Sir Jonathon Porritt reflects on 10 years as Chancellor of Keele University
Keele’s outgoing Chancellor has said he is sad to have reached the end of his tenure with the University, saying he has learned a huge amount during his time in office.
Sir Jonathon Porritt, the prominent environmentalist, was reflecting on his time as Chancellor of Keele University, as he prepared to step down following 10 years in the role.
Sir Jonathon said he had been impressed and proud of Keele’s success during his time as Chancellor, particularly relating to Keele’s record on sustainability, saying it was a testament to the hard work of the teams at Keele.
He said: “Last year when we got awarded as the Sustainability Institution of the Year internationally, that was a massively proud moment for colleagues, because a lot of work has been going on during that time and the awards keep coming in. It’s a tremendous acknowledgment of the work that goes on.”
He was also speaking ahead of the official opening of Keele’s Low Carbon Energy Generation park, his last engagement as Chancellor, adding: “When it’s fully operational that will provide around 50% of the campus’ electricity, so that’s an extraordinary thing, and very few universities have cracked that one.”
Sir Jonathon also delivered a final lecture during graduation week highlighting the “existential threat to humankind” posed by climate change, and said that universities have a key responsibility to nurture young people and make sure they are equipped to go out into the world and tackle these huge social issues.
April's graduation ceremonies marked the final degrees conferred on graduates by Sir Jonathon, and he encouraged the graduating students from all disciplines to take an active role in tackling social issues such as the climate crisis.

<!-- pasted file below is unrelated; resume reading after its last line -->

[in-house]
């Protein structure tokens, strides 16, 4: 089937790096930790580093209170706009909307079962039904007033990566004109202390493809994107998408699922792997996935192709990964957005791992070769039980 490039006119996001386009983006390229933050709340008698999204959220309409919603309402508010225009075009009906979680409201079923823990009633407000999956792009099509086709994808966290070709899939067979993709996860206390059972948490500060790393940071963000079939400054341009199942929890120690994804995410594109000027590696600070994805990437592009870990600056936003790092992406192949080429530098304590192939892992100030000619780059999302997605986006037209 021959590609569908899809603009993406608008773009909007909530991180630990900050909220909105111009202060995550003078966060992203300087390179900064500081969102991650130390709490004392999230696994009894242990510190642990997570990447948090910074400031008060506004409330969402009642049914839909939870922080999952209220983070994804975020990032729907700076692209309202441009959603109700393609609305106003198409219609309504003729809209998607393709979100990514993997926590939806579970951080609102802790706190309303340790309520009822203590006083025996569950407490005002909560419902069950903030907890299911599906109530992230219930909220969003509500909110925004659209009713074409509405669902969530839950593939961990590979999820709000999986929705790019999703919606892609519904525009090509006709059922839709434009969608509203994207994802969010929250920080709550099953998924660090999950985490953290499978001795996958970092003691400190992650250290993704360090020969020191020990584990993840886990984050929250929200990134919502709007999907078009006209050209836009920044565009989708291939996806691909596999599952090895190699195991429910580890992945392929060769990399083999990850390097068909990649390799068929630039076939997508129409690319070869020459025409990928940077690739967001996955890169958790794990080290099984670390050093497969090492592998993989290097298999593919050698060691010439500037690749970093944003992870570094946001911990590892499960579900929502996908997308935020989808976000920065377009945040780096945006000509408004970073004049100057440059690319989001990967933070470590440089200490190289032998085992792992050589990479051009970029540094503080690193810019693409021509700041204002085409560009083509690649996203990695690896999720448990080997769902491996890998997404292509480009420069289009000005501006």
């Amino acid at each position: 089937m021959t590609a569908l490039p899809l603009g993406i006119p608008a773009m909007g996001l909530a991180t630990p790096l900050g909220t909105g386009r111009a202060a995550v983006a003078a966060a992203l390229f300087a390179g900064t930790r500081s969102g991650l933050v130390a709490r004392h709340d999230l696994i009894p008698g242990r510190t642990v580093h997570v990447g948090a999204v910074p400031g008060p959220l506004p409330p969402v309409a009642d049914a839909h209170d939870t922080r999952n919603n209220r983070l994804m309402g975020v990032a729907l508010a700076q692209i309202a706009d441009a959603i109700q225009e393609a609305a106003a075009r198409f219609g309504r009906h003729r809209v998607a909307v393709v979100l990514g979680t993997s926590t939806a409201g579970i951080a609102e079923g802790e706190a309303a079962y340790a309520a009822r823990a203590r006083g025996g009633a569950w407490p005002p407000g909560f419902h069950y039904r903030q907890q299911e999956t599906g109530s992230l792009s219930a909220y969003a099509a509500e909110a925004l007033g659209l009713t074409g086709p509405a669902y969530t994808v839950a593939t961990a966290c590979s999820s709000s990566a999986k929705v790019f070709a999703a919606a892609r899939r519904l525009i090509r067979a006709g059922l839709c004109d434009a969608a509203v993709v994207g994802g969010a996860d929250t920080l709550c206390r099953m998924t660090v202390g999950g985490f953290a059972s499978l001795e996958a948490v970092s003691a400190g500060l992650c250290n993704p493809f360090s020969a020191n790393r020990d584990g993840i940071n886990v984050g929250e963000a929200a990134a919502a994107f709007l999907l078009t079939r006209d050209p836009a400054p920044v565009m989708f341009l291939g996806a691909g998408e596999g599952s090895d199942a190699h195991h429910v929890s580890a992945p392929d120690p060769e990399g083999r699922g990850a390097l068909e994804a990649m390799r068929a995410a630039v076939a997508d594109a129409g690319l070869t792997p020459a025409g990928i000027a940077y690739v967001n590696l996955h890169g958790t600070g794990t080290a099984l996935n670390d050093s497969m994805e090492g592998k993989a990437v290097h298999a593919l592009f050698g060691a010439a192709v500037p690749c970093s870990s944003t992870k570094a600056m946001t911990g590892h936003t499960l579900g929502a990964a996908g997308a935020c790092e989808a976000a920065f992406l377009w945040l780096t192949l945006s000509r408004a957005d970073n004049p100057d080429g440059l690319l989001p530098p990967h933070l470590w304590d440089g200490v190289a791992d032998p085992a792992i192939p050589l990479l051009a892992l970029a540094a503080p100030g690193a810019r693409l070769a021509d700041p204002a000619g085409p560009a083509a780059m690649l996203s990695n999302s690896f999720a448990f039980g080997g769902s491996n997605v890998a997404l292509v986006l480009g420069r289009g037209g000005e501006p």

Sir Jonathon said: “In my graduation speech I use this phrase: don’t be a bystander. Don’t think somebody else is going to sort this out on your behalf, because they probably aren’t, and whatever else happens this climate emergency is going to be in your life for the rest of your life, so you need to be part of that process, you need to be engaged in it.
“People do have to realise that their lives are going to be influenced by this, and as the years tick by, they will be influenced more and more disruptively, so the time to start thinking about that is now as young people start out on their career paths - whatever they might be - and to think for themselves what the opportunities are to bring that challenge into their lives and to address it actively rather than passively watch other people get onto it.”
Professor Trevor McMillan, Vice-Chancellor of Keele University offered his thanks to Sir Jonathon, and said: “Jonathon has been our Chancellor for over 10 years and has conferred awards on well over 6,000 graduates at Keele during that time.
“As we all know Jonathon has a passion, knowledge and a conviction in relation to the enormous challenge that the world now faces through climate change, and because of him our students, our graduates, and the university, has a much more mature and impactful approach to the sustainability challenge than we could have ever had without him.
“We are enormously grateful for his challenge and the support he has given us, and we hope that Keele will maintain a connection with Jonathon well into the future.”
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